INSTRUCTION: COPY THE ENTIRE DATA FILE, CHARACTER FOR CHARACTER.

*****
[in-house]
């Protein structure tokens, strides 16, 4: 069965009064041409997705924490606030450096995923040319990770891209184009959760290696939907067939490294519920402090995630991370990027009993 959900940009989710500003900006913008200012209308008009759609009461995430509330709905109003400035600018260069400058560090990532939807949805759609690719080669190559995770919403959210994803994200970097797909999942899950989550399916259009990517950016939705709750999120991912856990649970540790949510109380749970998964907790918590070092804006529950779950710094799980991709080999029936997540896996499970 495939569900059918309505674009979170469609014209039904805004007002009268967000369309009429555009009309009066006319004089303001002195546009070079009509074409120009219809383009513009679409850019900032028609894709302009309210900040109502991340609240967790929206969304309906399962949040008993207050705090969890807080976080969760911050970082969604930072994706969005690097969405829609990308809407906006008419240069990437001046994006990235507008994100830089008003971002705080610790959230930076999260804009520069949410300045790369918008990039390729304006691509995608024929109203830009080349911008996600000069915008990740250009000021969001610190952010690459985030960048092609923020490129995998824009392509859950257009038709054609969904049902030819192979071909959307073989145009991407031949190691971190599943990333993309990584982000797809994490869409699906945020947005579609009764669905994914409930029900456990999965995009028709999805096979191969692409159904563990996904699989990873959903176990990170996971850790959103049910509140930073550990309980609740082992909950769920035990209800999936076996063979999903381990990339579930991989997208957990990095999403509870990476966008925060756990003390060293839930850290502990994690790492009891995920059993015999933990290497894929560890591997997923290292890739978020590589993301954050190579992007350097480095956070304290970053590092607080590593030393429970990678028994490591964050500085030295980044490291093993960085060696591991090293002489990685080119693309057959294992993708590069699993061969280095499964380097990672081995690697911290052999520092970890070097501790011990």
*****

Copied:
[in-house]
């Protein structure tokens, strides 16, 4: 069965009064041409997705924490606030450096995923040319990770891209184009959760290696939907067939490294519920402090995630991370990027009993 959900940009989710500003900006913008200012209308008009759609009461995430509330709905109003400035600018260069400058560090990532939807949805759609690719080669190559995770919403959210994803994200970097797909999942899950989550399916259009990517950016939705709750999120991912856990649970540790949510109380749970998964907790918590070092804006529950779950710094799980991709080999029936997540896996499970 495939569900059918309505674009979170469609014209039904805004007002009268967000369309009429555009009309009066006319004089303001002195546009070079009509074409120009219809383009513009679409850019900032028609894709302009309210900040109502991340609240967790929206969304309906399962949040008993207050705090969890807080976080969760911050970082969604930072994706969005690097969405829609990308809407906006008419240069990437001046994006990235507008994100830089008003971002705080610790959230930076999260804009520069949410300045790369918008990039390729304006691509995608024929109203830009080349911008996600000069915008990740250009000021969001610190952010690459985030960048092609923020490129995998824009392509859950257009038709054609969904049902030819192979071909959307073989145009991407031949190691971190599943990333993309990584982000797809994490869409699906945020947005579609009764669905994914409930029900456990999965995009028709999805096979191969692409159904563990996904699989990873959903176990990170996971850790959103049910509140930073550990309980609740082992909950769920035990209800999936076996063979999903381990990339579930991989997208957990990095999403509870990476966008925060756990003390060293839930850290502990994690790492009891995920059993015999933990290497894929560890591997997923290292890739978020590589993301954050190579992007350097480095956070304290970053590092607080590593030393429970990678028994490591964050500085030295980044490291093993960085060696591991090293002489990685080119693309057959294992993708590069699993061969280095499964380097990672081995690697911290052999520092970890070097501790011990």